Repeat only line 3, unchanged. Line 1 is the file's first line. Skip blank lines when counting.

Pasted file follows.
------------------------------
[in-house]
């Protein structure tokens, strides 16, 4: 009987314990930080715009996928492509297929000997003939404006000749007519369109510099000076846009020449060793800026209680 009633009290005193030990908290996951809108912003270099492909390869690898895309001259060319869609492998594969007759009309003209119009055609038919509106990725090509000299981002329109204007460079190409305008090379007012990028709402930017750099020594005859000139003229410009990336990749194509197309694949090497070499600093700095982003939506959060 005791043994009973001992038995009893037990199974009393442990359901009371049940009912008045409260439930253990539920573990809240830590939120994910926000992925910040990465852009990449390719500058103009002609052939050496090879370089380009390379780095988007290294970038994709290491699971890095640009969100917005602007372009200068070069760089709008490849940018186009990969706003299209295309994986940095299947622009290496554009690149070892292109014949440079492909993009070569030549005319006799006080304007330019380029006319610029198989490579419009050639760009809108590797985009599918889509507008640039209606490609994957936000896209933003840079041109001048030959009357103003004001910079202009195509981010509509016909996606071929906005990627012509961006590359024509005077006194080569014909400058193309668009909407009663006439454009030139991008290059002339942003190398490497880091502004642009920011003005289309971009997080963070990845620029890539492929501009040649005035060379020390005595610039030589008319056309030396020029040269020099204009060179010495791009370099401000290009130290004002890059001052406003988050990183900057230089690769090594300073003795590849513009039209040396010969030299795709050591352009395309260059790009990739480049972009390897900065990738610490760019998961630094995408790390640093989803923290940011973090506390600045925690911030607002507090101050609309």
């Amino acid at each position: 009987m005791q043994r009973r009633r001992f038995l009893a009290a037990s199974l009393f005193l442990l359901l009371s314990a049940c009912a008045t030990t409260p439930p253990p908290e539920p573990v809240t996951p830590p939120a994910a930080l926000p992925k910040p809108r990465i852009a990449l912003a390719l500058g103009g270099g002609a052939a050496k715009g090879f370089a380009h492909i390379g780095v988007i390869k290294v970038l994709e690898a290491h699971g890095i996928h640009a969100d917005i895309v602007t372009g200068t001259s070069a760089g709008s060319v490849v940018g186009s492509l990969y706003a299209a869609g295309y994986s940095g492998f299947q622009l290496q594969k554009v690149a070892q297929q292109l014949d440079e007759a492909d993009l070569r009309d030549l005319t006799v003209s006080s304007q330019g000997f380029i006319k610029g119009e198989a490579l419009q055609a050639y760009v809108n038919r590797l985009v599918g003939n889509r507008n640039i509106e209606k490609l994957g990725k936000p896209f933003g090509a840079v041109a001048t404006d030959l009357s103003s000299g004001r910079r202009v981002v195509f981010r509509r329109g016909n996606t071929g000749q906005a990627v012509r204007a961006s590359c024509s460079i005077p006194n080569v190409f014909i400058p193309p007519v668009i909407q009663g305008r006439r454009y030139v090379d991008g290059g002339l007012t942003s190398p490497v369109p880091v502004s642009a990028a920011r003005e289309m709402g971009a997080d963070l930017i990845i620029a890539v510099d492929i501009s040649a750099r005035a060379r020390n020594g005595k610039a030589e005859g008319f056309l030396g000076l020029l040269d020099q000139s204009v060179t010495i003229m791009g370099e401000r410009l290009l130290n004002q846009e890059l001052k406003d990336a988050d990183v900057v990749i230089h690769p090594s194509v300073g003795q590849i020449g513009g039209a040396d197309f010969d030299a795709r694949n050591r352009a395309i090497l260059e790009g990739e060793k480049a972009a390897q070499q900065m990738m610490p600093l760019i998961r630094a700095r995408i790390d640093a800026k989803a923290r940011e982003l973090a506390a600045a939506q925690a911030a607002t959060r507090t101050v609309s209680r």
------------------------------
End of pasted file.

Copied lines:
């Amino acid at each position: 009987m005791q043994r009973r009633r001992f038995l009893a009290a037990s199974l009393f005193l442990l359901l009371s314990a049940c009912a008045t030990t409260p439930p253990p908290e539920p573990v809240t996951p830590p939120a994910a930080l926000p992925k910040p809108r990465i852009a990449l912003a390719l500058g103009g270099g002609a052939a050496k715009g090879f370089a380009h492909i390379g780095v988007i390869k290294v970038l994709e690898a290491h699971g890095i996928h640009a969100d917005i895309v602007t372009g200068t001259s070069a760089g709008s060319v490849v940018g186009s492509l990969y706003a299209a869609g295309y994986s940095g492998f299947q622009l290496q594969k554009v690149a070892q297929q292109l014949d440079e007759a492909d993009l070569r009309d030549l005319t006799v003209s006080s304007q330019g000997f380029i006319k610029g119009e198989a490579l419009q055609a050639y760009v809108n038919r590797l985009v599918g003939n889509r507008n640039i509106e209606k490609l994957g990725k936000p896209f933003g090509a840079v041109a001048t404006d030959l009357s103003s000299g004001r910079r202009v981002v195509f981010r509509r329109g016909n996606t071929g000749q906005a990627v012509r204007a961006s590359c024509s460079i005077p006194n080569v190409f014909i400058p193309p007519v668009i909407q009663g305008r006439r454009y030139v090379d991008g290059g002339l007012t942003s190398p490497v369109p880091v502004s642009a990028a920011r003005e289309m709402g971009a997080d963070l930017i990845i620029a890539v510099d492929i501009s040649a750099r005035a060379r020390n020594g005595k610039a030589e005859g008319f056309l030396g000076l020029l040269d020099q000139s204009v060179t010495i003229m791009g370099e401000r410009l290009l130290n004002q846009e890059l001052k406003d990336a988050d990183v900057v990749i230089h690769p090594s194509v300073g003795q590849i020449g513009g039209a040396d197309f010969d030299a795709r694949n050591r352009a395309i090497l260059e790009g990739e060793k480049a972009a390897q070499q900065m990738m610490p600093l760019i998961r630094a700095r995408i790390d640093a800026k989803a923290r940011e982003l973090a506390a600045a939506q925690a911030a607002t959060r507090t101050v609309s209680r």